1000 Masks per day.
Today we finally reached our milestone of cutting 1000 mask kits in a single day. This would not have been possible without the support of the community and local businesses. We received over 700 yards of fabric in donations, enough to keep us running for another few weeks. Thank you for your support! We would not be able to keep going without you.
In this post we describe our production process, in hopes that it will inspire others to help produce face masks. There are a lot of laser cutters in maker spaces and universities, that can be rallied to the cause.
We produce several mask designs, and most can be found in the mask patterns section. When starting with a new design you will likely encounter a PDF document meant to be printed and used as a template for manual cutting. By loading the PDF in inkscape you will be able to pull the design while maintaining the pattern scale.
Next create a document which matches your laser cutter work area. If the fabric you are cutting is narrower then the laser table, create a document based on the fabric instead. Keep in mind that fabric is quite hard to work with, so leave yourself 0.5 inch margin on each side to help deal with misalignment. We heard from folks that do this for a living that 80% occupancy is common with fabric patterns. Luckily, mask patterns pieces are quite small, so they are easy to arrange. Another thing to remember is that most masks apart from the pleated ones require two pieces of fabric that are mirror images of each other. Depending on how many layers of fabric your laser cutter can handle you may need to have the same number of mirrored pieces.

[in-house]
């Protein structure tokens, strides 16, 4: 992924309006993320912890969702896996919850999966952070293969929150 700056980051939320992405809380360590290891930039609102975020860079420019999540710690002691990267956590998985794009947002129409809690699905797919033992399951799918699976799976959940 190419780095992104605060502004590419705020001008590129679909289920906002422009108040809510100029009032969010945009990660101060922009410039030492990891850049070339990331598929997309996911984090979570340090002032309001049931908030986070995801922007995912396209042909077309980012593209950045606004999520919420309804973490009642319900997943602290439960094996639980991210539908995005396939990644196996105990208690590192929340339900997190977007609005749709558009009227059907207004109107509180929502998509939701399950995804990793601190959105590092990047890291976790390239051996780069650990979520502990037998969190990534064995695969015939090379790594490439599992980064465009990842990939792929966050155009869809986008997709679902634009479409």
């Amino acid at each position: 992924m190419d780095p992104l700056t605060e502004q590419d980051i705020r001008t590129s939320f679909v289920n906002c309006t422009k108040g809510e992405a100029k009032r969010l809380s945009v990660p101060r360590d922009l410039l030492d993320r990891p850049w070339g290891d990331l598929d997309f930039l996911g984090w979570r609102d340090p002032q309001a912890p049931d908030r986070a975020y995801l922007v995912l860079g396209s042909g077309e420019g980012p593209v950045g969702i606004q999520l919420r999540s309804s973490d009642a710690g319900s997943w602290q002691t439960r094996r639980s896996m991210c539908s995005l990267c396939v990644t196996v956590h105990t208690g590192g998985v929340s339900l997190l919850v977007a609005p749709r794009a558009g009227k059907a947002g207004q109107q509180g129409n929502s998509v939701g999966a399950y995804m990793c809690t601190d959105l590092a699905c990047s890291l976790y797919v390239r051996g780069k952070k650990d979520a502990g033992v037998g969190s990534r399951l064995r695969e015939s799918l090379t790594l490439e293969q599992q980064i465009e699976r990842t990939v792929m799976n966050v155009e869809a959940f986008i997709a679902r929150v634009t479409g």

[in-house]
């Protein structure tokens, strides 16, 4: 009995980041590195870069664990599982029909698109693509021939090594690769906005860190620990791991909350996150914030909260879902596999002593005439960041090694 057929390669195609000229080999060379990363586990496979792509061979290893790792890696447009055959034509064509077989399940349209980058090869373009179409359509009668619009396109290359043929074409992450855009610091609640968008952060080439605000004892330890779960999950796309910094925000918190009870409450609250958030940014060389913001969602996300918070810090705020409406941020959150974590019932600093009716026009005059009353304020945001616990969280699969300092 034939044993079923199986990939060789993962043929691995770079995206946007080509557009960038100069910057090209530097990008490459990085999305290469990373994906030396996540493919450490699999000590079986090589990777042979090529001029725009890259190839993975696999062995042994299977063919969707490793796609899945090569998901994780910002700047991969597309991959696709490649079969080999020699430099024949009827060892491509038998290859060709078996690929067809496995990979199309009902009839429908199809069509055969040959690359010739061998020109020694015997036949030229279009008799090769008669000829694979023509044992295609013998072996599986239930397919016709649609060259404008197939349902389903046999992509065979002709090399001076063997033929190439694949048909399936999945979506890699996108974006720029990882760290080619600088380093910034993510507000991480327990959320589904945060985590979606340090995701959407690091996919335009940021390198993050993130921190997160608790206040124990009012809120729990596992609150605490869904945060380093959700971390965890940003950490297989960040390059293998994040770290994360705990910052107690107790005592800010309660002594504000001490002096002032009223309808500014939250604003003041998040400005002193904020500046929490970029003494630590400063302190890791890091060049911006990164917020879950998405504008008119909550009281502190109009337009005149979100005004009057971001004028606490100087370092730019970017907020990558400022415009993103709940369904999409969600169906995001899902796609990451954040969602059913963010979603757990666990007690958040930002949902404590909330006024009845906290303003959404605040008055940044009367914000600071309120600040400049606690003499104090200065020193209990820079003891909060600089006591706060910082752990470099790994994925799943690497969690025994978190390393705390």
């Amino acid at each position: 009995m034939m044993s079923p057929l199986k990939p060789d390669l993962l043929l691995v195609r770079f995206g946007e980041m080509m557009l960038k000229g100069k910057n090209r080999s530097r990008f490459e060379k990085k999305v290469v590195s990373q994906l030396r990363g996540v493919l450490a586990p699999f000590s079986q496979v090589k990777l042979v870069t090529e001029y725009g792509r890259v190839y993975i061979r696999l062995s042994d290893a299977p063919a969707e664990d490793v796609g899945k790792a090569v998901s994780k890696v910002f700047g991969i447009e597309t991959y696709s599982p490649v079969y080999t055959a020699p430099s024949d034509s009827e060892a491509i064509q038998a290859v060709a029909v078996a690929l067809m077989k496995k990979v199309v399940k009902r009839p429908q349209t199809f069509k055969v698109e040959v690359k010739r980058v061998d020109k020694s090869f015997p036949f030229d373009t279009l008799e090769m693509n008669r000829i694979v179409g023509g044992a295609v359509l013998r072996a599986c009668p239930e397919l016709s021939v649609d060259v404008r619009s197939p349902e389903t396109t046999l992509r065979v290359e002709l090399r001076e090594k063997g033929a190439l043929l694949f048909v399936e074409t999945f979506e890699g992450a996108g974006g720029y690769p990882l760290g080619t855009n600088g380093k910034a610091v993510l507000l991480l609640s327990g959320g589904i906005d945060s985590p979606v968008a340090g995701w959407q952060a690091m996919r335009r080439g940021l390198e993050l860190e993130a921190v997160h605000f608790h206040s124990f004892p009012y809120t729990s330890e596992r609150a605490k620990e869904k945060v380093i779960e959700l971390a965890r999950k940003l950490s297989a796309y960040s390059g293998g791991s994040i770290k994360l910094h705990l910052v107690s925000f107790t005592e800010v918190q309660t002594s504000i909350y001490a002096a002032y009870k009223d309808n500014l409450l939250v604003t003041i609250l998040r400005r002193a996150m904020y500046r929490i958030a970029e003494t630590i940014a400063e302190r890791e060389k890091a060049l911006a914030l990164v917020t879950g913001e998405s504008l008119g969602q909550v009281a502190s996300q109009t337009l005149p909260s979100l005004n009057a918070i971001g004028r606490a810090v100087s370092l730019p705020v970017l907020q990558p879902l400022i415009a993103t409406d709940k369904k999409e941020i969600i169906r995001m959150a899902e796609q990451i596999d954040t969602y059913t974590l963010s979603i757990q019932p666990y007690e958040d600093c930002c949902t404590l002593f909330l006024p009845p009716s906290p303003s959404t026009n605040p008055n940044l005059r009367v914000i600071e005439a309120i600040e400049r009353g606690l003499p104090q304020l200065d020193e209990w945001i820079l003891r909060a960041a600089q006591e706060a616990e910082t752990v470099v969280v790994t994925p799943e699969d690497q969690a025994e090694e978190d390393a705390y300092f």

Once you fill your document, you will end up with something that looks like this:
Before you start the next step you need to make sure your laser bed is level. This is likely the largest work that has been processed on your machine. In our case our working area is 46x34 inches, and we had to work very hard to make sure we got consistent focus across the entire laser table. You will also need to figure out how many layers you can cut in a single run. We were surprised to find that even though we had no problem cutting 0.5 inch acrylic plate, we had a hard time making it through more then 12 layers of woven cotton at a time. Finally, cotton is extremely flammable, take every safety precaution and never leave your cutter unattended in the middle of a job.
First, make sure your fabric is 100 percent cotton. We were fooled by one of the rolls until it entered the cutter, the smell quickly gave the material composition away. A quick test is burning a sample of material with a lighter and checking for the smell of burned plastic. Make sure you do that outside. You may want to wash your fabric prior to laser cutting. While woven cotton does not shrink a whole lot, some rolls have protective waxes that are meant to come off during the first wash.